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Impediments and opportunities for growing the cooperative housing sector: an Australian case study

In many countries, housing cooperatives are longstanding and stable components of housing systems, providing a range of housing options that sit between the historically dual tenure poles of renting and owning. In others, such as Australia, cooperatives represent a very small proportion of total housing stock. Such differences derive from institutional lock-in resulting from market failures, government policy and historical norms. Breaking the institutional lock-in requires evidence of the benefits of cooperative housing to demonstrate the rationale for appropriate policy frameworks. However, despite their longevity in some countries, cooperatives remain relatively under-researched, such that their purported benefits as compared to other tenure forms can be hard to assess or compare. This article provides a brief synthesis of extant literature on the benefits of cooperatives before focusing on Australia where the sector is poised for growth from a very small base. We consider the impediments and opportunities for growing the sector in Australia, which highlight issues of potential relevance to other jurisdictions with similarly nascent cooperative sectors.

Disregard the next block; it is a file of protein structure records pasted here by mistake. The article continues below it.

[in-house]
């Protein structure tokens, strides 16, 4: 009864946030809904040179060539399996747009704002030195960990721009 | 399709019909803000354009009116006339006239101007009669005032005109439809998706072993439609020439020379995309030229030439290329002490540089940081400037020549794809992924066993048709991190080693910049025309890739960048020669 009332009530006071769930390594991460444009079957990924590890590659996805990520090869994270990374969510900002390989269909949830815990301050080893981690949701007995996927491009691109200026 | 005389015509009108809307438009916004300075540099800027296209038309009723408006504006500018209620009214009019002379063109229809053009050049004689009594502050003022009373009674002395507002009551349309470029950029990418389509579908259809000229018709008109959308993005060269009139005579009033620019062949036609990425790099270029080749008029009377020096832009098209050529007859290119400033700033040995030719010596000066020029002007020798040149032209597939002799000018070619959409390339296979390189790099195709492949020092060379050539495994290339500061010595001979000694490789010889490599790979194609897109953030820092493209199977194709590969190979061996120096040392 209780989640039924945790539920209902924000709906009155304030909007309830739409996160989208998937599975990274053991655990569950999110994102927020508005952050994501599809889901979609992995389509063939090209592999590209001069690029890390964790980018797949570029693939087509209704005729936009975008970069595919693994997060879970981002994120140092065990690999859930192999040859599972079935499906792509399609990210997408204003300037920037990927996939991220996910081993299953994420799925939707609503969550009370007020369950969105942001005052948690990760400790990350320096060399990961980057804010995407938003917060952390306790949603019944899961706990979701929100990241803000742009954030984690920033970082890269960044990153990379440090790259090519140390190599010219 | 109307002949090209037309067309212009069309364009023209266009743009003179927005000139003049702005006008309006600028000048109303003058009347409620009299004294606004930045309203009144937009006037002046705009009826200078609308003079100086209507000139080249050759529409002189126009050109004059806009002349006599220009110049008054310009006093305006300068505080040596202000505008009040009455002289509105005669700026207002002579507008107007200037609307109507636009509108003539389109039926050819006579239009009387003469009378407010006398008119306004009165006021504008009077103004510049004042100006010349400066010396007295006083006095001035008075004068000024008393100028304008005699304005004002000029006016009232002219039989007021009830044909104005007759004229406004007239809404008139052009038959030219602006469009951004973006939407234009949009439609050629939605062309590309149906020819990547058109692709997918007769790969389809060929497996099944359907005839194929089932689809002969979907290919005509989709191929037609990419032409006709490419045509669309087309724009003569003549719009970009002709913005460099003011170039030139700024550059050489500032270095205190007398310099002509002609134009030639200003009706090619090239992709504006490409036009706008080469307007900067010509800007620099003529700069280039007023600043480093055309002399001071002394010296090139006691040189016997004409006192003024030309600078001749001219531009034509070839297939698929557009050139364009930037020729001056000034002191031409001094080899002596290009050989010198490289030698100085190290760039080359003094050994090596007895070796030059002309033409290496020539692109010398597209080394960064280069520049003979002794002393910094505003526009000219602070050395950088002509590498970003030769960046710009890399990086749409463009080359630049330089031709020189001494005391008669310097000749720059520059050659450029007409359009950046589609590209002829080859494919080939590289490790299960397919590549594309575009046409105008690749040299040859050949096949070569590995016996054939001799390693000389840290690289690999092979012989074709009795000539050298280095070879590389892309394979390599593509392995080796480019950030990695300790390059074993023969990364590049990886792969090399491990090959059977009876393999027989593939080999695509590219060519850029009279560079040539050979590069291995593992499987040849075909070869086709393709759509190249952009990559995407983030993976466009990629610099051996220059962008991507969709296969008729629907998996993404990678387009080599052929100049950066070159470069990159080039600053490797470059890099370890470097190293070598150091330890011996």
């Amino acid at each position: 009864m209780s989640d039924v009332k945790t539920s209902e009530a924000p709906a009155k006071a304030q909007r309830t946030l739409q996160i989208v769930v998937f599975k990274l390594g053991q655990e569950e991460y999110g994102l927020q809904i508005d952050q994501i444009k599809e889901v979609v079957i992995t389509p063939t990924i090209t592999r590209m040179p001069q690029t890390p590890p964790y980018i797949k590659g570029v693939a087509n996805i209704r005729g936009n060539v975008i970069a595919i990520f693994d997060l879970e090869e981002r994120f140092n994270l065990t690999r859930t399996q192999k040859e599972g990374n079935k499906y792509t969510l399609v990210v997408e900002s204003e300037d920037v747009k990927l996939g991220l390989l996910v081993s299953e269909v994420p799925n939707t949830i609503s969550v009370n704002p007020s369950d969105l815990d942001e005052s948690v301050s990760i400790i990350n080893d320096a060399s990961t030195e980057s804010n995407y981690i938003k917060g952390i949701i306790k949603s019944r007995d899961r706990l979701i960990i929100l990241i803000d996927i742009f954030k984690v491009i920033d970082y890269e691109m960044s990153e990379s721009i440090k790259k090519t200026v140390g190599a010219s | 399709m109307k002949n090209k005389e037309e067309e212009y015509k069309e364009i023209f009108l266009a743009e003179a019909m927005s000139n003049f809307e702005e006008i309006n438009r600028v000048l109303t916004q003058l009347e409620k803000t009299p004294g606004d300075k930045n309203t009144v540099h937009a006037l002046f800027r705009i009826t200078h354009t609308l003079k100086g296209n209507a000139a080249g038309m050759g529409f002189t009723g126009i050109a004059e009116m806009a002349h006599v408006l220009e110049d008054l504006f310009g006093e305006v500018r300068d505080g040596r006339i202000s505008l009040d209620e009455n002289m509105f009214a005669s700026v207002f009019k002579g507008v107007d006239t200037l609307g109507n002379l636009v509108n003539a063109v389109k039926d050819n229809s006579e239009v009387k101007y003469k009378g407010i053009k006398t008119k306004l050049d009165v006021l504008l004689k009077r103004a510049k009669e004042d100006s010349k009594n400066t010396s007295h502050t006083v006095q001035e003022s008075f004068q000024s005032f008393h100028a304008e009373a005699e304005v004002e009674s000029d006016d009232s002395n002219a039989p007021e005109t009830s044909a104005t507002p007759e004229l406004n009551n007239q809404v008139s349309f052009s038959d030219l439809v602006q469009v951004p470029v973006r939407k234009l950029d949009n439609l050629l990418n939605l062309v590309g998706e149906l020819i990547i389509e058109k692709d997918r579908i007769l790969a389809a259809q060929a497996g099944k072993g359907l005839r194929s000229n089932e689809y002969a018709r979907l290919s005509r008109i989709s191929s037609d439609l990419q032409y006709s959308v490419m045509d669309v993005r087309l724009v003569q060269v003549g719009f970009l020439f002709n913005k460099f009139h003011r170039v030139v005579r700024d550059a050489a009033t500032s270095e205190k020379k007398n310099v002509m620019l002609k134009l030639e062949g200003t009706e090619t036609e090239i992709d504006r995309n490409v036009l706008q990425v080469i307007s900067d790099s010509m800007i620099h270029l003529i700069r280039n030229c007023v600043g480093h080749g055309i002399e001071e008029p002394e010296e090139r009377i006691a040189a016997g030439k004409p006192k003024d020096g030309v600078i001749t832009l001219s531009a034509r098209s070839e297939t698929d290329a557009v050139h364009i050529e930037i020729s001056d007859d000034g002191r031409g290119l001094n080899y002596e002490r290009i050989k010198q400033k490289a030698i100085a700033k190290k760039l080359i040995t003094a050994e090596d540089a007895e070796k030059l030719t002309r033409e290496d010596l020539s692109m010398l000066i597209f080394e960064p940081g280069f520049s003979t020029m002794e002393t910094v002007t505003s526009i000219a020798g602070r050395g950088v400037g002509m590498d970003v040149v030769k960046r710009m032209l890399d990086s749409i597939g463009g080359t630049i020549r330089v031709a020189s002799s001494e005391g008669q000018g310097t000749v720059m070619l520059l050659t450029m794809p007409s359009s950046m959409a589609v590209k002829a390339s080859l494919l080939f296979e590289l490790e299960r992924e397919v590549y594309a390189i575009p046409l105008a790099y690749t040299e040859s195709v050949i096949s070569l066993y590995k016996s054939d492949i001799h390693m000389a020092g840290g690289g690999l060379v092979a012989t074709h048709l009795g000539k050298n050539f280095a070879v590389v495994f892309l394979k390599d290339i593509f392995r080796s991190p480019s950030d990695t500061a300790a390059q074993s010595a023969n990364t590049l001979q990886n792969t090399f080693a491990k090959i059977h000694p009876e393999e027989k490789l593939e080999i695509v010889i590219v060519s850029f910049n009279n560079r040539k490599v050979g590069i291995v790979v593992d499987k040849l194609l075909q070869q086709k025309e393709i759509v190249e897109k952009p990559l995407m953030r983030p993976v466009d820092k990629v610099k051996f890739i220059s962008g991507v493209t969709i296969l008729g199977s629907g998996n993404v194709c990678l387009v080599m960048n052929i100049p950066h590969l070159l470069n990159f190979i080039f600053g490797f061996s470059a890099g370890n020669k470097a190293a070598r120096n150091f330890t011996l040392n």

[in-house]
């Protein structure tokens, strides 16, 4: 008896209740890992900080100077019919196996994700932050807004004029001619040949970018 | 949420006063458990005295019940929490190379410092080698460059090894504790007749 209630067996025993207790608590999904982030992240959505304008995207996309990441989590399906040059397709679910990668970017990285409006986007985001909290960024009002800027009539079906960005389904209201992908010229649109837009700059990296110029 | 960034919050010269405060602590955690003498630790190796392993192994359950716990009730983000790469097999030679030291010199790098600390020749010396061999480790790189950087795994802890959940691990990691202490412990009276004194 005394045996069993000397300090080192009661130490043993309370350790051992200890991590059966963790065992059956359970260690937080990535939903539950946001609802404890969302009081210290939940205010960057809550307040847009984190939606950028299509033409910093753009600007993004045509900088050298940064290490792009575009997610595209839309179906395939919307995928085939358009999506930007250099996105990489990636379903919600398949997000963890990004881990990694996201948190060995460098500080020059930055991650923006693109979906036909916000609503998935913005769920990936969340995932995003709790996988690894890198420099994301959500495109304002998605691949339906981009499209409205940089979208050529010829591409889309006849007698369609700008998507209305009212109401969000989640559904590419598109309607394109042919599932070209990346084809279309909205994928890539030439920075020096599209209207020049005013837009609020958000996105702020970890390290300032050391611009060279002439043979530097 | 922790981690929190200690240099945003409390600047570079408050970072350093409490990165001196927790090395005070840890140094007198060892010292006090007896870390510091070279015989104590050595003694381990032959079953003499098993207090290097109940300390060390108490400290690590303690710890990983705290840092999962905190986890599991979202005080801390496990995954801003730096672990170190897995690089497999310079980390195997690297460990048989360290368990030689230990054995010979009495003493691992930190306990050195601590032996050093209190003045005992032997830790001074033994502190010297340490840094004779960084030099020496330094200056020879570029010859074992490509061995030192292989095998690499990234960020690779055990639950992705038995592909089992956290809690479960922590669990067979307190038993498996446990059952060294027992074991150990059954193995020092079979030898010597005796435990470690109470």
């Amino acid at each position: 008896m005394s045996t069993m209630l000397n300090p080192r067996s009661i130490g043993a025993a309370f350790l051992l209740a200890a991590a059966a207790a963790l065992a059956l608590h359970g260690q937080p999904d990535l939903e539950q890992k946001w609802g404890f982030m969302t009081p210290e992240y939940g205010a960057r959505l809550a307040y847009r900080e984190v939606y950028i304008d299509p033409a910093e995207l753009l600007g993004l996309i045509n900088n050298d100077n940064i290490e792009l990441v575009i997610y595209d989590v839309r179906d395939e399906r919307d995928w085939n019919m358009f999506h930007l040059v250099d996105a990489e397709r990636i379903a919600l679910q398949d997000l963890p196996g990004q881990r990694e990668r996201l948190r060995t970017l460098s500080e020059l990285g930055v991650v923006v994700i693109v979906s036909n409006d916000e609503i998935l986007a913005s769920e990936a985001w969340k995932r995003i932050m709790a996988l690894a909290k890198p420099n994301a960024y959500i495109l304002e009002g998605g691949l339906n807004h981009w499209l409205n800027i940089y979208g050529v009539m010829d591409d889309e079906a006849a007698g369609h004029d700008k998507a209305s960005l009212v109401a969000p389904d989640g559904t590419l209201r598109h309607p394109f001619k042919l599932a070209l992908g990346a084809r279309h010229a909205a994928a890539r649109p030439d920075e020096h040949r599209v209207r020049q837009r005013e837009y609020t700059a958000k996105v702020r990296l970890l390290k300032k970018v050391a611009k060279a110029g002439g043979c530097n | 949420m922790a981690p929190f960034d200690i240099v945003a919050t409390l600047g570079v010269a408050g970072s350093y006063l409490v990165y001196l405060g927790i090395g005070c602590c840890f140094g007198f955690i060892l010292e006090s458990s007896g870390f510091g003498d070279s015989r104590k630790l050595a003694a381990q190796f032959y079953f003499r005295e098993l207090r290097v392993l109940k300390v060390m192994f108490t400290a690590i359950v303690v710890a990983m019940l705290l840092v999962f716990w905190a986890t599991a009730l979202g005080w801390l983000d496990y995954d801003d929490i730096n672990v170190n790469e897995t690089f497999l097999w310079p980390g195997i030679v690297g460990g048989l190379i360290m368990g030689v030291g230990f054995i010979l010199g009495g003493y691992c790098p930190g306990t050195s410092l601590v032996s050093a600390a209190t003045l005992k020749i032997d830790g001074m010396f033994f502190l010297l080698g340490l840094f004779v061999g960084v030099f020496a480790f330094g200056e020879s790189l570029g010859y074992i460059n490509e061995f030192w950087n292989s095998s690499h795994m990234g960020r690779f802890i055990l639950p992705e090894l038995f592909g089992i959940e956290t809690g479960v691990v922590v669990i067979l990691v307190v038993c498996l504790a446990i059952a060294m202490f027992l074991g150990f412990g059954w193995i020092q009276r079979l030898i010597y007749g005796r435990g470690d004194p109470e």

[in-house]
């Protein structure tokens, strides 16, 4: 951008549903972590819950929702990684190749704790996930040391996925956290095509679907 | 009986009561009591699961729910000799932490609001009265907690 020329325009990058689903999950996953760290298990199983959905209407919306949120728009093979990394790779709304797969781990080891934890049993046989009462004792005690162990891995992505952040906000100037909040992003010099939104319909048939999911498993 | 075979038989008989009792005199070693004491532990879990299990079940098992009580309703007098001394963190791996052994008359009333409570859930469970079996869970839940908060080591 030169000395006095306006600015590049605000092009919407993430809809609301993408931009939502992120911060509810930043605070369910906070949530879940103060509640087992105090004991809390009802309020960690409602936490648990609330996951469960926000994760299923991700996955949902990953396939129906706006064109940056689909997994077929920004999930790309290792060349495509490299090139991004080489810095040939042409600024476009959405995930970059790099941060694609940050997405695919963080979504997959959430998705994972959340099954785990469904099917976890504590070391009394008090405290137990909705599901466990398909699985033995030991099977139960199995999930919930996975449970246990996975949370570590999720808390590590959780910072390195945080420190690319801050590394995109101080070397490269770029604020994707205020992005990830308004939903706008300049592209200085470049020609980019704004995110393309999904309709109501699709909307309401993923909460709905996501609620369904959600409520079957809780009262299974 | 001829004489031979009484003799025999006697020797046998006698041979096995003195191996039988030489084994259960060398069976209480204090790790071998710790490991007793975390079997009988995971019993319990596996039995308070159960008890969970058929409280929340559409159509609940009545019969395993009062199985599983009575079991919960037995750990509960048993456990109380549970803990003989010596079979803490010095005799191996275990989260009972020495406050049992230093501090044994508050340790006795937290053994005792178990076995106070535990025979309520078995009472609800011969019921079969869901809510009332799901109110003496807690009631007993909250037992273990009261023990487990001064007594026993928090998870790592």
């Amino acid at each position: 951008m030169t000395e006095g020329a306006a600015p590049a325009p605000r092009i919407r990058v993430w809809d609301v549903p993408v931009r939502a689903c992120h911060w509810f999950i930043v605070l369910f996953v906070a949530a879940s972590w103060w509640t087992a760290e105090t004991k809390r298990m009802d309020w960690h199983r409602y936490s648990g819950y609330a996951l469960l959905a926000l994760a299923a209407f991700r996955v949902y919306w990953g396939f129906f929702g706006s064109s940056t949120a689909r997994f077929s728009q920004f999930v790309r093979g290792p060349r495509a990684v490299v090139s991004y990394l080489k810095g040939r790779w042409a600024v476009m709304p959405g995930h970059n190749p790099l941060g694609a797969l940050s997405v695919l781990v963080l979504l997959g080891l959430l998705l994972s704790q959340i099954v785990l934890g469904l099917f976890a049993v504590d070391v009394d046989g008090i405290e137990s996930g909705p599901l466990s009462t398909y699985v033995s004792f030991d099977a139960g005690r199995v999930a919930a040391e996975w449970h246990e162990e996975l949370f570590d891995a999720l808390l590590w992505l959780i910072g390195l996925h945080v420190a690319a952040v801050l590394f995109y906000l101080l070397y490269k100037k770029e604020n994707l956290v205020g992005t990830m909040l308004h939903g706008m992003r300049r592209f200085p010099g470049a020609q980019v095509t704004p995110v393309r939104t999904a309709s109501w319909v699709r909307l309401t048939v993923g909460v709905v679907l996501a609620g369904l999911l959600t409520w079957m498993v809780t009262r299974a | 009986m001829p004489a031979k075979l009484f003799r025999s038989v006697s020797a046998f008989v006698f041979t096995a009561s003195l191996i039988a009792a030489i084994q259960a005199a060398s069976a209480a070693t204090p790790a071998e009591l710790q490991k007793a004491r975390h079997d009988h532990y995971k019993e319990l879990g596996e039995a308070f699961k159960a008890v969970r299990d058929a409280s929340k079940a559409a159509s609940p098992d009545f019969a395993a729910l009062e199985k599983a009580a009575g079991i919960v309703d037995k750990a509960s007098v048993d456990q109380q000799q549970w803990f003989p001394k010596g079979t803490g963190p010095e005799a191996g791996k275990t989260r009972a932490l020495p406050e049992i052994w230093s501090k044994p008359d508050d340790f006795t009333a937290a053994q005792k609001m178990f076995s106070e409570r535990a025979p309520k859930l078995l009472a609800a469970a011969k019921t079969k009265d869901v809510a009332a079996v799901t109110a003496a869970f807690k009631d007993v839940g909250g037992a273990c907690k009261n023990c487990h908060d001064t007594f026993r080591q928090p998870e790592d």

Related tags

  • Housing
  • Policy makers



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